Pistorius should have been sentenced to the prescribed minimum of 15 years for murder, Seriti said, as he delivered the verdict of a panel of five judges at the Supreme Court in the central city of Bloemfontein. This comes after prosecutors had argued that the six-year term for murdering was too short.
The court's decision is "justice for Reeva", her family's spokeswoman said, adding that they hope "this is the end of the road and that everyone can move forward".
Prosecutors again petitioned the court, claiming the sentence was lenient.
Pistorius was sentenced to five years for culpable homicide, and was eventually released from prison and placed under house arrest, before having his conviction overturned in favour of murder.
Supreme Court Justice Willie Seriti said Pistorius failed to explain in court hearings why he fired the fatal shots and "does not appreciate the gravity of his actions".
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Pistorius has to serve at least half of his new sentence before he is considered for parole. Genuine remorse is missing - namely a reason from the respondent for firing the four fatal shots.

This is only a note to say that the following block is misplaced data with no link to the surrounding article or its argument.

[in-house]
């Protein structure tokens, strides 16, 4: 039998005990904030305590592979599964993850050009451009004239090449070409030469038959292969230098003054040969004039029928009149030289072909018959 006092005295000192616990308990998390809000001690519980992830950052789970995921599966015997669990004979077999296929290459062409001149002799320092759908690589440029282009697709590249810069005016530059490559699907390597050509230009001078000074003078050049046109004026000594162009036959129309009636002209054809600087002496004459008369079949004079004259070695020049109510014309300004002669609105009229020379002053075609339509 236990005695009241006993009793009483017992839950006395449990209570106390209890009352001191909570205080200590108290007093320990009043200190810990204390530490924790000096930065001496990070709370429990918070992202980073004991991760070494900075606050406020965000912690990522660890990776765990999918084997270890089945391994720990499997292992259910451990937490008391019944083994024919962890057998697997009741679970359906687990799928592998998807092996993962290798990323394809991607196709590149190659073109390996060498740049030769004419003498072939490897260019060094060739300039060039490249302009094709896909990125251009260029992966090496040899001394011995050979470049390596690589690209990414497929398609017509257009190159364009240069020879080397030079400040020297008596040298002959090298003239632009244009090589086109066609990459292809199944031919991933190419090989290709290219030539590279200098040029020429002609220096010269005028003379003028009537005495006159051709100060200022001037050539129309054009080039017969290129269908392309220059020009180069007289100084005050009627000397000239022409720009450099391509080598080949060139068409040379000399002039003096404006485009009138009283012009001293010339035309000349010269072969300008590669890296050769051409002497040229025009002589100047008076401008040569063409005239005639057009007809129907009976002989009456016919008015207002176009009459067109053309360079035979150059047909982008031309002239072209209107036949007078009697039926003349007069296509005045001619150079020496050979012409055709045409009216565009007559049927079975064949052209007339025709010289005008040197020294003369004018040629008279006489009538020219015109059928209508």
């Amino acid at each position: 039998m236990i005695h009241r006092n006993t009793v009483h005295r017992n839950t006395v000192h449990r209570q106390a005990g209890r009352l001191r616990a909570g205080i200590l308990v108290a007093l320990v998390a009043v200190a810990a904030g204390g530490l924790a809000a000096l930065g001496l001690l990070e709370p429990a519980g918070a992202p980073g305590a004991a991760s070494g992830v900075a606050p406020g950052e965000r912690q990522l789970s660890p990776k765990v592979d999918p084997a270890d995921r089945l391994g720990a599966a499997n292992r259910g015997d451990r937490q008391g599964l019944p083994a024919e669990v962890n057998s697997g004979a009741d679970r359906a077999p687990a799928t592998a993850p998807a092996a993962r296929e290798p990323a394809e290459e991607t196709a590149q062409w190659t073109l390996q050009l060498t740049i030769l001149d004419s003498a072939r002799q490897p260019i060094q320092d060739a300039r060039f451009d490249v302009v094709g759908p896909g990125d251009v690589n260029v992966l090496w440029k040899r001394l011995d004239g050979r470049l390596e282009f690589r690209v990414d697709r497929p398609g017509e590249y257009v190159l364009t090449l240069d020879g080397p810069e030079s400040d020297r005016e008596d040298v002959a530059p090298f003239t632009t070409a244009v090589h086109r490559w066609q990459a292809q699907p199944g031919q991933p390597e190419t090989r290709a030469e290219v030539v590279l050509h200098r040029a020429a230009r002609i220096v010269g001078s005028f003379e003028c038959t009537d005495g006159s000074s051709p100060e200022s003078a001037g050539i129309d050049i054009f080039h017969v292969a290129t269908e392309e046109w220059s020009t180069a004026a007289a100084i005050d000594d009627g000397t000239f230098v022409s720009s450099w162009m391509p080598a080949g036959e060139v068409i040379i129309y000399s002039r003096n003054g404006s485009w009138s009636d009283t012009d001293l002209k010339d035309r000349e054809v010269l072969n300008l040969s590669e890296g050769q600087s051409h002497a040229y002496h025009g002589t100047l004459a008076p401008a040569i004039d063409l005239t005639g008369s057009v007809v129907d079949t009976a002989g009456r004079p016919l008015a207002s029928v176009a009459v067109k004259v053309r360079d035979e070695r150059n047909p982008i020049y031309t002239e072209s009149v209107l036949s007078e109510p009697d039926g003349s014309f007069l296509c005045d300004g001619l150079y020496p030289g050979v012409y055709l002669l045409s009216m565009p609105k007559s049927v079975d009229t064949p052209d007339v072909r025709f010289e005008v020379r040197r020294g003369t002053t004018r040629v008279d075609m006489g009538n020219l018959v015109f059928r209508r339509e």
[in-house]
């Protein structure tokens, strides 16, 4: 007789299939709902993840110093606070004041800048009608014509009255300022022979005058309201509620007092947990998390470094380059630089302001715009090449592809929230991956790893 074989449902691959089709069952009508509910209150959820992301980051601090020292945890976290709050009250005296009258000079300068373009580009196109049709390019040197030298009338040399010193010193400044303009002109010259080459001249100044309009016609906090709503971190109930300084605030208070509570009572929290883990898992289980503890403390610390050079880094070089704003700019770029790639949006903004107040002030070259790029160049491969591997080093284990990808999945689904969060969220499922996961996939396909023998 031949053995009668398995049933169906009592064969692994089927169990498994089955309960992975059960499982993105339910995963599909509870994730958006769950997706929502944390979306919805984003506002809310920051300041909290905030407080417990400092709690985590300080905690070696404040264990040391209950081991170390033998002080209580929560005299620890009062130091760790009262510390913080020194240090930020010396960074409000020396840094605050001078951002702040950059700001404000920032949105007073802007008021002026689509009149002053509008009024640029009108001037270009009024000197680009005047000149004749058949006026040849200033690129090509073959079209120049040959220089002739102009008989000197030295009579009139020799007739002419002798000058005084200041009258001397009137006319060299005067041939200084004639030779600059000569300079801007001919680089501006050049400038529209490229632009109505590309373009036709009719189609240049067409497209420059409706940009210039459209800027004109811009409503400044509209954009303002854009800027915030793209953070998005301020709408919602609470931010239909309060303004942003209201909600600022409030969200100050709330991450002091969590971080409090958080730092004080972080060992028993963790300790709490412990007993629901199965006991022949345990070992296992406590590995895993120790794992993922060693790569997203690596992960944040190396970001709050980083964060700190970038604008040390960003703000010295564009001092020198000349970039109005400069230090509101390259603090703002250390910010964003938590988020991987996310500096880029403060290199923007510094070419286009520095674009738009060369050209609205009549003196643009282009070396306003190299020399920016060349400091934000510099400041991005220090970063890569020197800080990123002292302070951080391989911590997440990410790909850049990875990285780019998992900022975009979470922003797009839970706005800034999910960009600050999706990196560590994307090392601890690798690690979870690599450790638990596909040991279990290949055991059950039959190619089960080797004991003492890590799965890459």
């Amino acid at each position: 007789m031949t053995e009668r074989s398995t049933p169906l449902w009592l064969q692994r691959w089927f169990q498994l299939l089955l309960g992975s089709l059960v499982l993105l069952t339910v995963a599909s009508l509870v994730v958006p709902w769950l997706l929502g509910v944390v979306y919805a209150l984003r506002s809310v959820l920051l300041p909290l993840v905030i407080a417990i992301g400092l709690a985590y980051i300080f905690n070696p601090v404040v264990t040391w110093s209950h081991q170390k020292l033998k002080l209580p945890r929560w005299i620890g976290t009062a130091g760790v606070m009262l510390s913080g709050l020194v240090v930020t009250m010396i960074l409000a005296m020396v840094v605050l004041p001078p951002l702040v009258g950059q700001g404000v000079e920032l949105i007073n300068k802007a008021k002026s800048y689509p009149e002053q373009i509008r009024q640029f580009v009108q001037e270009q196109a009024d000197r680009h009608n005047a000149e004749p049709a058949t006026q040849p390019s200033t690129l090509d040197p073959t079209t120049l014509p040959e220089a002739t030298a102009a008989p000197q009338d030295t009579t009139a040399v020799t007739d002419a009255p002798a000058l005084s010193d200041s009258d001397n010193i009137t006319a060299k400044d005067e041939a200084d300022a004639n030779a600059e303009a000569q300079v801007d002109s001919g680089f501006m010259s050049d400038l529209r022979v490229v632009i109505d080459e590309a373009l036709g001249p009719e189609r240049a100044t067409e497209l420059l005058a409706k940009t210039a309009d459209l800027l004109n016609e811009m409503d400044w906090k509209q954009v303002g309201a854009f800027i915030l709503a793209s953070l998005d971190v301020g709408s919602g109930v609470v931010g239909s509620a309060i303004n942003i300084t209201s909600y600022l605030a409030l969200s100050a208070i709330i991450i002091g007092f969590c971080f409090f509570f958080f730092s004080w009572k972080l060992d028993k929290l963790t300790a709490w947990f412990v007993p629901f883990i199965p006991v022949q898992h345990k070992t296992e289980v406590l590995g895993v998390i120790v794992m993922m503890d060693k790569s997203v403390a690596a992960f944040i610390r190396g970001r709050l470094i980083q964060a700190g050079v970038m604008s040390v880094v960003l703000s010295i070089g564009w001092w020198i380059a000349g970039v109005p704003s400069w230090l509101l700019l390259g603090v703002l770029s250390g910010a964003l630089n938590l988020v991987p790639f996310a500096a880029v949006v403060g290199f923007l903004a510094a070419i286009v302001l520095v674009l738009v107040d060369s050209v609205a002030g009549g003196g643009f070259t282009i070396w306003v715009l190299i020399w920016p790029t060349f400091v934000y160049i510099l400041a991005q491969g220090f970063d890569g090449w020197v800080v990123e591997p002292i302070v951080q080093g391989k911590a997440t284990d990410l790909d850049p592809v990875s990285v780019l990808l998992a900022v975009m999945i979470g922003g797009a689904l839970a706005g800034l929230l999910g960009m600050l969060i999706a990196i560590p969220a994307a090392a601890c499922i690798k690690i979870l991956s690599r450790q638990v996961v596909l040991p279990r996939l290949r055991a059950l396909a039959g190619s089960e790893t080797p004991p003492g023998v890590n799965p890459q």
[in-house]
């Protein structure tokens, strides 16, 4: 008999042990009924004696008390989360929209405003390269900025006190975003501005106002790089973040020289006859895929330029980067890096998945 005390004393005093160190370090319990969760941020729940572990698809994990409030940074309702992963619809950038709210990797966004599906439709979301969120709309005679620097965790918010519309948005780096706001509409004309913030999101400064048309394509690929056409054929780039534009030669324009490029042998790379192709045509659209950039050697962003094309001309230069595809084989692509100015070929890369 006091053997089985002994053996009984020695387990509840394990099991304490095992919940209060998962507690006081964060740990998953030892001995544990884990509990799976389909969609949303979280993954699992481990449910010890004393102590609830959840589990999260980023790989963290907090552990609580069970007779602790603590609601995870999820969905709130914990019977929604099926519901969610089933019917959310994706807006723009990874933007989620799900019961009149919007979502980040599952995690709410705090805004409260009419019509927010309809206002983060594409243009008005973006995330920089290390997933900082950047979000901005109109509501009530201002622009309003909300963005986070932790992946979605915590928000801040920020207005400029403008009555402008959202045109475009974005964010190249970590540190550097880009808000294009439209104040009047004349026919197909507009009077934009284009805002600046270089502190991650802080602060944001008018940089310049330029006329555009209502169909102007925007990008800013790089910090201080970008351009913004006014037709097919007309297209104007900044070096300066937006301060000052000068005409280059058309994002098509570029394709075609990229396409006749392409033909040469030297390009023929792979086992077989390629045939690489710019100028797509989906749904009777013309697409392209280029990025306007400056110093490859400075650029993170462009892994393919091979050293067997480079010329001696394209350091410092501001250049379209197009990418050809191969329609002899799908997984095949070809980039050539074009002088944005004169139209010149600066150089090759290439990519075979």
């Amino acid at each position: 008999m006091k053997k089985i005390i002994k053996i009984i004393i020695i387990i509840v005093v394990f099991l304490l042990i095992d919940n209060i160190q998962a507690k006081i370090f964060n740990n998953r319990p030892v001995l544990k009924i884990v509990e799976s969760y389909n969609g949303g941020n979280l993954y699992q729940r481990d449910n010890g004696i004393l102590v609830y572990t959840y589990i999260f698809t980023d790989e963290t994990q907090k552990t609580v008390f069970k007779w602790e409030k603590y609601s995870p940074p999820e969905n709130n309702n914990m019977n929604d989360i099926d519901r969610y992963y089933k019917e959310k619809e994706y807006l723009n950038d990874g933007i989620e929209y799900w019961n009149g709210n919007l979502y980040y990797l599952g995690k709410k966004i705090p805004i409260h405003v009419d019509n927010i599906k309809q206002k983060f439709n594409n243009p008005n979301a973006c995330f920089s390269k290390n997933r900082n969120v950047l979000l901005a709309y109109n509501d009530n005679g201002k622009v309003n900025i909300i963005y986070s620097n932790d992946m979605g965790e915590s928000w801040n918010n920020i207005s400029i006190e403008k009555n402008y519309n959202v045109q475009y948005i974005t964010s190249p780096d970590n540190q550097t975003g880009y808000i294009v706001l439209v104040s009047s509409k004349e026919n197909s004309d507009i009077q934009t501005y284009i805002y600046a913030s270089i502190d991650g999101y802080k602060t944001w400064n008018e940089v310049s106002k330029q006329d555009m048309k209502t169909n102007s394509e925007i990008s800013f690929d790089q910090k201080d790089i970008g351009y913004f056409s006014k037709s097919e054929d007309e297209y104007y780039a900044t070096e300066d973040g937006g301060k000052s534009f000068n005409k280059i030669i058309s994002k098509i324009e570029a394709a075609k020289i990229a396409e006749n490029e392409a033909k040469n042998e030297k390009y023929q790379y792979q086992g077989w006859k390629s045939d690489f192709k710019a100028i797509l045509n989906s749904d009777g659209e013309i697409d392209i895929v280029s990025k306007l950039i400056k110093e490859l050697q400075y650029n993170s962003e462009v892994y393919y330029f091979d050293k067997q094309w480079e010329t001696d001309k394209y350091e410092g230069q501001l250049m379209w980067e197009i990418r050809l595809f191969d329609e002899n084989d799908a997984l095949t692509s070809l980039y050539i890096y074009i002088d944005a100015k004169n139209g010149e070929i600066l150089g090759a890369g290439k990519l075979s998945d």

Barry Roux, lead defence lawyer for Pistorius, said the athlete was suffering from severe and worsening post-traumatic stress disorder over the case.
During Pistorius' sentencing for murder, the trial judge cited mitigating circumstances for a lesser punishment, saying Pistorius was genuinely remorseful and a good candidate for rehabilitation.
Judge Thokozile Masipa ruled the state failed to prove beyond reasonable doubt that Pistorius was guilty of premeditated murder, but may still be guilty of culpable homicide - equivalent to the United Kingdom law of manslaughter.
The IPC did not revoke any of his eight Paralympic medals, including six golds from Athens 2004 to London 2012. Born without fibulas, his lower legs were amputated before he was one year old, and the prosthetics he wore to compete earned him the nickname of "Blade Runner".